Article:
Industry 4.0 – the Fourth Industrial Revolution also known as the Industrial Internet of Things (IIoT) – is the automation of traditional manufacturing and industrial practices, using cloud-native technology and data analytics. In Industry 4.0, industrial machine-to-machine communication (M2M) and the internet of things (IoT) are integrated for increased automation, communication and autonomous monitoring, resulting in smart manufacturing equipment that can analyze and diagnose issues without the need for human intervention.
Industries are under constant pressure – to improve product quality, boost factory efficiency, stay competitive, enhance safety, security and sustainability, and remain profitable. Yet driving operational efficiencies merely through traditional cost-cutting measures provides only marginal gains. In contrast, adopting Industry 4.0 technologies can fundamentally transform business models and revenue streams. To remain competitive, factories and warehouses are leveraging IIoT to gain visibility into their own practices and thereby become more agile and efficient.
IIoT vs. IoT
First, let’s distinguish IIoT from IoT. While both IoT and IIoT render devices smarter by connecting them to the internet, IoT aims at making consumer lives easier and more convenient while IIoT (IoT technology used in industrial settings) aims at improving efficiency and safety in factories and manufacturing facilities. IIoT is a key Industry 4.0 technology and is revolutionizing the way industrial organizations and supply chains are run.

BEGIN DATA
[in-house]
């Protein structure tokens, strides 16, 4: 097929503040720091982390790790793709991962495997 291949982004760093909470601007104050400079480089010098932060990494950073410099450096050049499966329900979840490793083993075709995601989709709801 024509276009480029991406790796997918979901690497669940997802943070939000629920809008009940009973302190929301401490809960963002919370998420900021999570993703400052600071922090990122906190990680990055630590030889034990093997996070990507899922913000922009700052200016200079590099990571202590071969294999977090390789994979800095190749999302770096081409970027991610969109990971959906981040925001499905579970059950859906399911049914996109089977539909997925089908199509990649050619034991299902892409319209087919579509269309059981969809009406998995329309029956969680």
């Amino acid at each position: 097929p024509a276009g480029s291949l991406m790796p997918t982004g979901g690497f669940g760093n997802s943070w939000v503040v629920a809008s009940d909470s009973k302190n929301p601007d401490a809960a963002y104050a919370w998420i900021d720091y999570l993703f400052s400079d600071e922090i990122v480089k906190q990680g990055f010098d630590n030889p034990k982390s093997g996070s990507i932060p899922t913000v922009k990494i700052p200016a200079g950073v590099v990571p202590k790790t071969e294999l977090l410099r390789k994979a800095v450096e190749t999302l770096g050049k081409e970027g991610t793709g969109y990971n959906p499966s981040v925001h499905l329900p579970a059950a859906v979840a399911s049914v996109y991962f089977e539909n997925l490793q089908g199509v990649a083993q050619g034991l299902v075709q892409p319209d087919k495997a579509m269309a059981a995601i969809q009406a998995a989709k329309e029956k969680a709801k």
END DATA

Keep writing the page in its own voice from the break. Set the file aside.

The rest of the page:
The role of data in Industry 4.0
Although coined as a phrase back in 2012, the term “Industry 4.0” has gained increased popularity in recent years with its promise to revolutionize manufacturing through the power of data.
From the first industrial revolution (mechanization through water and steam power) to the mass production and assembly lines using electricity in the second, the fourth industrial revolution will take what was started in the third, with the adoption of computers and automation, and enhance it with smart and autonomous systems fueled by data and machine learning. The big difference between Industry 4.0 versus Industry 3.0 is that while in the former computers were introduced to enhance existing processes, the latter seeks to reinvent the entire process around the power of data.
Tim Hall, The Role of Data in Industry 4.0
As Hall states, data has long been treated in the manufacturing industry as the “orphan nephew living in the cupboard under the stairs”, and while operational and service industries have leapt on the benefits of data as the catalyst of business growth and efficiency gains, the manufacturing sector has been slow to adopt the culture of becoming a data-driven business.
Delivering on the promise of IIoT solutions